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Diptera.info :: Identification queries :: Diptera (adults)
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Muscidae: Phaonia incana ? => Helina evecta (male)
skrylten
#21 Print Post
Posted on 22-08-2019 19:31
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Location: Sweden
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I found a, for me, new feature to separate them in this Chinese paper https://www.tandf...014.954019.

They talk about "two subgroups according to whether the centre of the scutellum
ventrally is with hairs or without hairs, namely the Helina annosa-subgroup and
the Helina evecta-subgroup."
 
Nikita Vikhrev
#22 Print Post
Posted on 22-08-2019 20:39
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Location: Moscow, Russia
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I found no reliable differences, well may be I searched badly. Hennig found only minor differences using presently in Gregor et al. (2003) key. So did D'Assis Fonseca. So did Adrian Pont. So did several other Muscid experts. But Dr. Xue and his postgraduate student found 41 (!!!) new species. You believe it? Me - not. I think that it is shameful that Journal of Natural History pubishes such paper...
Nikita Vikhrev - Zool Museum of Moscow University
 
skrylten
#23 Print Post
Posted on 22-08-2019 20:56
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Good to know for an amateur like me.
Thanks again for your inout Nikita !

/Leif K
 
johnes81
#24 Print Post
Posted on 22-08-2019 21:24
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interesting conversation. I apologize for interrupting but i wanted to add support for Nikita.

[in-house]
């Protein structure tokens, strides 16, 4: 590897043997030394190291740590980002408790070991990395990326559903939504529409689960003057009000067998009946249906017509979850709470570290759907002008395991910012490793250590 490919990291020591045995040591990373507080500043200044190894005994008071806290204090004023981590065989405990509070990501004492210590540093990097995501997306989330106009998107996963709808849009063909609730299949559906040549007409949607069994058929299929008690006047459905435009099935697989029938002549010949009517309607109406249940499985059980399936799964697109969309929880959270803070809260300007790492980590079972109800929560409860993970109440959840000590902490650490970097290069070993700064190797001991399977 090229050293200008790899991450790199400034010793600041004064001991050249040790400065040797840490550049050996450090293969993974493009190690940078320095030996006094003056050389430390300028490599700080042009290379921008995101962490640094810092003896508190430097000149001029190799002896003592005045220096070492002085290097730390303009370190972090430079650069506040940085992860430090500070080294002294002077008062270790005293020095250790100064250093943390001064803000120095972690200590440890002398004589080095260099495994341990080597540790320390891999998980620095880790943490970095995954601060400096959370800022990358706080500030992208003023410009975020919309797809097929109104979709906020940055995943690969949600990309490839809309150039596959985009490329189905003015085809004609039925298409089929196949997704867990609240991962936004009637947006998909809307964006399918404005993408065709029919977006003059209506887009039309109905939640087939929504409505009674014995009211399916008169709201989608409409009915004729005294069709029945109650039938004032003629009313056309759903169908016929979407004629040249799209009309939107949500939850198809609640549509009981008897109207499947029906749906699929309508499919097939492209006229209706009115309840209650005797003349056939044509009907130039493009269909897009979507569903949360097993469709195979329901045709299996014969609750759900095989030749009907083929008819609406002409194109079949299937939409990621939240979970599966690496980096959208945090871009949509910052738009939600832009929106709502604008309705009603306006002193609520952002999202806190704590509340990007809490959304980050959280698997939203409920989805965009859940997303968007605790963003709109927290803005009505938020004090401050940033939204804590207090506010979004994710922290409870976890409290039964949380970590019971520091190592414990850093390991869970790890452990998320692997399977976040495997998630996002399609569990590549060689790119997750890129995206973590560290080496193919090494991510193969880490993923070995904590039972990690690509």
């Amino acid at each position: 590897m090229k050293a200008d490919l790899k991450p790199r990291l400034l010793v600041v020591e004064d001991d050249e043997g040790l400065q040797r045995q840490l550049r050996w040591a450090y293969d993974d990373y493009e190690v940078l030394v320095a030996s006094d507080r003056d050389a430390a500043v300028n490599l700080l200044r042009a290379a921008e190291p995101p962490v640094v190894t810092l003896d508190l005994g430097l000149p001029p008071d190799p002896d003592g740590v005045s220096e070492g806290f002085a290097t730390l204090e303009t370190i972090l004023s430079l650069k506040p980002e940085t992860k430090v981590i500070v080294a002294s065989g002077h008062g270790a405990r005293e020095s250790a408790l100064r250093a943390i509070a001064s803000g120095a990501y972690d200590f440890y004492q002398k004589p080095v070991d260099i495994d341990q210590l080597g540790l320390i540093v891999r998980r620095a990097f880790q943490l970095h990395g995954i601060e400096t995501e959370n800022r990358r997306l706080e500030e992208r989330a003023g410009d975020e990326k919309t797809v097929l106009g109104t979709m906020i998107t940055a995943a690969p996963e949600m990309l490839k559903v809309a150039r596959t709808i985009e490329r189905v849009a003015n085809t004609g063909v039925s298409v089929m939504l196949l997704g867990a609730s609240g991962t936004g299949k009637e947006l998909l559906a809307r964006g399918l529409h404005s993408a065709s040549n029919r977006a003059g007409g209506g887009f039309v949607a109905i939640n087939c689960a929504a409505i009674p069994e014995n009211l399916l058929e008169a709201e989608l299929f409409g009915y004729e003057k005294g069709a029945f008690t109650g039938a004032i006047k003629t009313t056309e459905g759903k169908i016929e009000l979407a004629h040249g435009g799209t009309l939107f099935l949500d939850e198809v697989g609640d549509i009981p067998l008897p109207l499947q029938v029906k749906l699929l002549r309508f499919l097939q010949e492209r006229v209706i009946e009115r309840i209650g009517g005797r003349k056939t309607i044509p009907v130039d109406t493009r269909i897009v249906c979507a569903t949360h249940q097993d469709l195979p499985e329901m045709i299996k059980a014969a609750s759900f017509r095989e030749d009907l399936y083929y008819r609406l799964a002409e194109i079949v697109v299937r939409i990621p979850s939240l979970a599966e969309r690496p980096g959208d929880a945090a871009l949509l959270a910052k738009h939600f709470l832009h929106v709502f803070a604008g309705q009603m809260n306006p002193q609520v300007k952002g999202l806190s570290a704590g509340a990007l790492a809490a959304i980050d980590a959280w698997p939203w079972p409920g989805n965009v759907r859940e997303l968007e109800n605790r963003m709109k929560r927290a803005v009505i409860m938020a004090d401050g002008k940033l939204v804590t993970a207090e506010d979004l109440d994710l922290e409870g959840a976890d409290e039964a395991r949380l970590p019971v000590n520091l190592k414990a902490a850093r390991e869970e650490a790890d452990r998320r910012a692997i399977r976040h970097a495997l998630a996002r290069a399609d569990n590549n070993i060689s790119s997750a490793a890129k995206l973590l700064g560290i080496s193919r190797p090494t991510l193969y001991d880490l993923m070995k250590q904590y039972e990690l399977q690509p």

I looked at the Chinese document and i have to say that my specimen does not have hairs beneath and in the center of the scutellum. I consider my specimen to be Helina evecta without doubts. image attached.

Best wishes,
John
johnes81 attached the following image:


[75.21Kb]
Edited by johnes81 on 22-08-2019 21:25
John and Nini. Naturalists not experts.
 
skrylten
#25 Print Post
Posted on 22-08-2019 21:52
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No worries John.
I agree its an interesting discussion Smile

What about DNA analysis ?
Doesnt this paper https://cyberleni...027/viewer figure 2 indicate that they are separate species ?
 
johnes81
#26 Print Post
Posted on 22-08-2019 22:51
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I am not a Biochemist and i use a third party for dna sequencing. I fully intend to enter this arena in the future. But my opinion regarding dna sequencing carries no weight.

However, i believe that this document indicates little or no difference between the two. I consider this to mean that annosa is an intraspecific variation but i could be wrong.

Perhaps a biochemist will weigh-in on the matter.
I do want to enter this field. I'd like to do my own dna sequencing because it is expensive to have a third party do it for me.

Best wishes,
John
John and Nini. Naturalists not experts.
 
Nikita Vikhrev
#27 Print Post
Posted on 22-08-2019 23:54
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Once I sent to Jade Savage a Siberian specimen of Lispe uliginosa for this research. This is interesting work, but Jade and coauthors made very few conclusions (and it confirms that authors are careful (as they have to be)). The only strict conclusion is that Thricops spiniger is most probably a synonym of Th. septentrionalis. (Jade revised World fauna of Thricops, so she is a person whose point of view on this genus we can trust.) Also NA Phaonia luteva is probably differs from PA Ph. errans. Of course, it is very preliminary conclusions.
Nikita Vikhrev - Zool Museum of Moscow University
 
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